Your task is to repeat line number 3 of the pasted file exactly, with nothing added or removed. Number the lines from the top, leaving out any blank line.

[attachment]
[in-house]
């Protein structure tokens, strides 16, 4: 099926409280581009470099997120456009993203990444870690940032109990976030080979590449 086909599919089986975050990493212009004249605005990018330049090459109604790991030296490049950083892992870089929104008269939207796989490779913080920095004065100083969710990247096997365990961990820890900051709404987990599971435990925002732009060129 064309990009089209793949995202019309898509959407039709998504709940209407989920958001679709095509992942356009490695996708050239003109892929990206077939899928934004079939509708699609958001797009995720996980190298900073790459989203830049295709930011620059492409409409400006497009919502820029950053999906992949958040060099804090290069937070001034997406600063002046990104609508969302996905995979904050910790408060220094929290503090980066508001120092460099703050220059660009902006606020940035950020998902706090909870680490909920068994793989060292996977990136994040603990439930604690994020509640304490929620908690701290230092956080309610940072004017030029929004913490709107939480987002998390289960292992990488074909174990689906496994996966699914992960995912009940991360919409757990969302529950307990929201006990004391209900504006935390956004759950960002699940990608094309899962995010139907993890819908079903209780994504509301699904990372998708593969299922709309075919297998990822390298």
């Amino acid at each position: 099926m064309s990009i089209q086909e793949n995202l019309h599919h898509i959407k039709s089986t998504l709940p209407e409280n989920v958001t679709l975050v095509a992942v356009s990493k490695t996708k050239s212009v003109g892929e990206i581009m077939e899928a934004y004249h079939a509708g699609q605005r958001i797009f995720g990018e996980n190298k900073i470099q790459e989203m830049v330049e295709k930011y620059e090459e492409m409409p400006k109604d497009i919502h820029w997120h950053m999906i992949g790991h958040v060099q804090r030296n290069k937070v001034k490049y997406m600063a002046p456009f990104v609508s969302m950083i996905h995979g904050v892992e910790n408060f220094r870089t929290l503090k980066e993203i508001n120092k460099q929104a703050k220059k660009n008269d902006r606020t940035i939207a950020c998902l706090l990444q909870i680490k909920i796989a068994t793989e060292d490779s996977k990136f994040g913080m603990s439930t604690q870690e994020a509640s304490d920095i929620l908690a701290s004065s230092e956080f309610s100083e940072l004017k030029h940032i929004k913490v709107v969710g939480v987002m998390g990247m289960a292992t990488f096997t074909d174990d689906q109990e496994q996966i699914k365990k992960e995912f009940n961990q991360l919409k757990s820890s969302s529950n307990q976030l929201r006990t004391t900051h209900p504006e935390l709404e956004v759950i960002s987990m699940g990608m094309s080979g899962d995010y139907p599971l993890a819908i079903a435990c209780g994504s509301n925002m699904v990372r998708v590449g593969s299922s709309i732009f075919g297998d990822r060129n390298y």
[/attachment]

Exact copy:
């Amino acid at each position: 099926m064309s990009i089209q086909e793949n995202l019309h599919h898509i959407k039709s089986t998504l709940p209407e409280n989920v958001t679709l975050v095509a992942v356009s990493k490695t996708k050239s212009v003109g892929e990206i581009m077939e899928a934004y004249h079939a509708g699609q605005r958001i797009f995720g990018e996980n190298k900073i470099q790459e989203m830049v330049e295709k930011y620059e090459e492409m409409p400006k109604d497009i919502h820029w997120h950053m999906i992949g790991h958040v060099q804090r030296n290069k937070v001034k490049y997406m600063a002046p456009f990104v609508s969302m950083i996905h995979g904050v892992e910790n408060f220094r870089t929290l503090k980066e993203i508001n120092k460099q929104a703050k220059k660009n008269d902006r606020t940035i939207a950020c998902l706090l990444q909870i680490k909920i796989a068994t793989e060292d490779s996977k990136f994040g913080m603990s439930t604690q870690e994020a509640s304490d920095i929620l908690a701290s004065s230092e956080f309610s100083e940072l004017k030029h940032i929004k913490v709107v969710g939480v987002m998390g990247m289960a292992t990488f096997t074909d174990d689906q109990e496994q996966i699914k365990k992960e995912f009940n961990q991360l919409k757990s820890s969302s529950n307990q976030l929201r006990t004391t900051h209900p504006e935390l709404e956004v759950i960002s987990m699940g990608m094309s080979g899962d995010y139907p599971l993890a819908i079903a435990c209780g994504s509301n925002m699904v990372r998708v590449g593969s299922s709309i732009f075919g297998d990822r060129n390298y």